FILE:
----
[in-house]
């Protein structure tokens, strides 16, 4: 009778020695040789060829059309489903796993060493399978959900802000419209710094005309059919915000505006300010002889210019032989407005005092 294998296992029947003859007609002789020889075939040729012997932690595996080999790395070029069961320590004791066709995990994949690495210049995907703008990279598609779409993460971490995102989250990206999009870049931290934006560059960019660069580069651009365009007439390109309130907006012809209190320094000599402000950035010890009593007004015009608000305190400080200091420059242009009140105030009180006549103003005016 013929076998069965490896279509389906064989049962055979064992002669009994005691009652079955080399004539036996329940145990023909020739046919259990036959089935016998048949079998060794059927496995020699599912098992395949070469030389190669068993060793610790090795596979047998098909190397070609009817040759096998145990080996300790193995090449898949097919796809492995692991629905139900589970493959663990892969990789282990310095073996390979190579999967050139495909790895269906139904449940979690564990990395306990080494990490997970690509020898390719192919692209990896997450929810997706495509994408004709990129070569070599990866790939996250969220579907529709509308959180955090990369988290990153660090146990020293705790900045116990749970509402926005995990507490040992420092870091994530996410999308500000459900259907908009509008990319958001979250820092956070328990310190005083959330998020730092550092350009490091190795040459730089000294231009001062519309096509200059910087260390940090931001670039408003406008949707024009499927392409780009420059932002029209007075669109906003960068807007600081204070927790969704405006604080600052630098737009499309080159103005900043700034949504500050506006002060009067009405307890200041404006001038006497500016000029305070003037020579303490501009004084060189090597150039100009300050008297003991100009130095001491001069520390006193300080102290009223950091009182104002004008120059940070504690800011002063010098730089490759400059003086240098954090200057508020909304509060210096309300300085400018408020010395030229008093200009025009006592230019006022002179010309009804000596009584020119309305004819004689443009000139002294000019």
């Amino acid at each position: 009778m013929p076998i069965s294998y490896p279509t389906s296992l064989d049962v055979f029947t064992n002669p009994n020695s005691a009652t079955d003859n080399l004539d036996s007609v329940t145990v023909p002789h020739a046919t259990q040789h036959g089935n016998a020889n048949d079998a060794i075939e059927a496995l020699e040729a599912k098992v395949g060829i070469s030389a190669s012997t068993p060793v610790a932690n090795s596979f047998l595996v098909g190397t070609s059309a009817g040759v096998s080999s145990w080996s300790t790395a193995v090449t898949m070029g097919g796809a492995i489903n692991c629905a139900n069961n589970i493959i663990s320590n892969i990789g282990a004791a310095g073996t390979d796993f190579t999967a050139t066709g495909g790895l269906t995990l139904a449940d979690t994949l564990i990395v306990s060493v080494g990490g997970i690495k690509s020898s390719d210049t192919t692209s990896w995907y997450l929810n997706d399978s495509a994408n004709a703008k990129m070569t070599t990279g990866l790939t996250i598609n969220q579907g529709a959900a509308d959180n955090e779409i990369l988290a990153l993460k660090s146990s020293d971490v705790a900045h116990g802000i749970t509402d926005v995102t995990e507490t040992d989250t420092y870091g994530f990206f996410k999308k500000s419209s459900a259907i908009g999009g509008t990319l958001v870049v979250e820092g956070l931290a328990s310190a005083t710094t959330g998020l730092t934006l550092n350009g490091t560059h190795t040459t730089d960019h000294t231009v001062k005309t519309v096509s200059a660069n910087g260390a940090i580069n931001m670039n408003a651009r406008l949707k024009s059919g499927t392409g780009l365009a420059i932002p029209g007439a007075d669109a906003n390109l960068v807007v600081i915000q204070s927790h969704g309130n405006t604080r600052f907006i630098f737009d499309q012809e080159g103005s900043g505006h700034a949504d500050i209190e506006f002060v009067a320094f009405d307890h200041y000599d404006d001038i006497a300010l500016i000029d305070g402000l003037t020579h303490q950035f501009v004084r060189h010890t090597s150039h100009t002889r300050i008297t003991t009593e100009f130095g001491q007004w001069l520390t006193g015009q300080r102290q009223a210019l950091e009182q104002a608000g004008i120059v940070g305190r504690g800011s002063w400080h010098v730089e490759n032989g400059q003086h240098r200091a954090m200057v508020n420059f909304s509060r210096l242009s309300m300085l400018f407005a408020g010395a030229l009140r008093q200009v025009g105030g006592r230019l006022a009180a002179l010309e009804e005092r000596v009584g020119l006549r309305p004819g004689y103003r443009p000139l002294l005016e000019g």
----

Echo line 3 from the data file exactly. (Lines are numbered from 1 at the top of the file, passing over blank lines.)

């Amino acid at each position: 009778m013929p076998i069965s294998y490896p279509t389906s296992l064989d049962v055979f029947t064992n002669p009994n020695s005691a009652t079955d003859n080399l004539d036996s007609v329940t145990v023909p002789h020739a046919t259990q040789h036959g089935n016998a020889n048949d079998a060794i075939e059927a496995l020699e040729a599912k098992v395949g060829i070469s030389a190669s012997t068993p060793v610790a932690n090795s596979f047998l595996v098909g190397t070609s059309a009817g040759v096998s080999s145990w080996s300790t790395a193995v090449t898949m070029g097919g796809a492995i489903n692991c629905a139900n069961n589970i493959i663990s320590n892969i990789g282990a004791a310095g073996t390979d796993f190579t999967a050139t066709g495909g790895l269906t995990l139904a449940d979690t994949l564990i990395v306990s060493v080494g990490g997970i690495k690509s020898s390719d210049t192919t692209s990896w995907y997450l929810n997706d399978s495509a994408n004709a703008k990129m070569t070599t990279g990866l790939t996250i598609n969220q579907g529709a959900a509308d959180n955090e779409i990369l988290a990153l993460k660090s146990s020293d971490v705790a900045h116990g802000i749970t509402d926005v995102t995990e507490t040992d989250t420092y870091g994530f990206f996410k999308k500000s419209s459900a259907i908009g999009g509008t990319l958001v870049v979250e820092g956070l931290a328990s310190a005083t710094t959330g998020l730092t934006l550092n350009g490091t560059h190795t040459t730089d960019h000294t231009v001062k005309t519309v096509s200059a660069n910087g260390a940090i580069n931001m670039n408003a651009r406008l949707k024009s059919g499927t392409g780009l365009a420059i932002p029209g007439a007075d669109a906003n390109l960068v807007v600081i915000q204070s927790h969704g309130n405006t604080r600052f907006i630098f737009d499309q012809e080159g103005s900043g505006h700034a949504d500050i209190e506006f002060v009067a320094f009405d307890h200041y000599d404006d001038i006497a300010l500016i000029d305070g402000l003037t020579h303490q950035f501009v004084r060189h010890t090597s150039h100009t002889r300050i008297t003991t009593e100009f130095g001491q007004w001069l520390t006193g015009q300080r102290q009223a210019l950091e009182q104002a608000g004008i120059v940070g305190r504690g800011s002063w400080h010098v730089e490759n032989g400059q003086h240098r200091a954090m200057v508020n420059f909304s509060r210096l242009s309300m300085l400018f407005a408020g010395a030229l009140r008093q200009v025009g105030g006592r230019l006022a009180a002179l010309e009804e005092r000596v009584g020119l006549r309305p004819g004689y103003r443009p000139l002294l005016e000019g």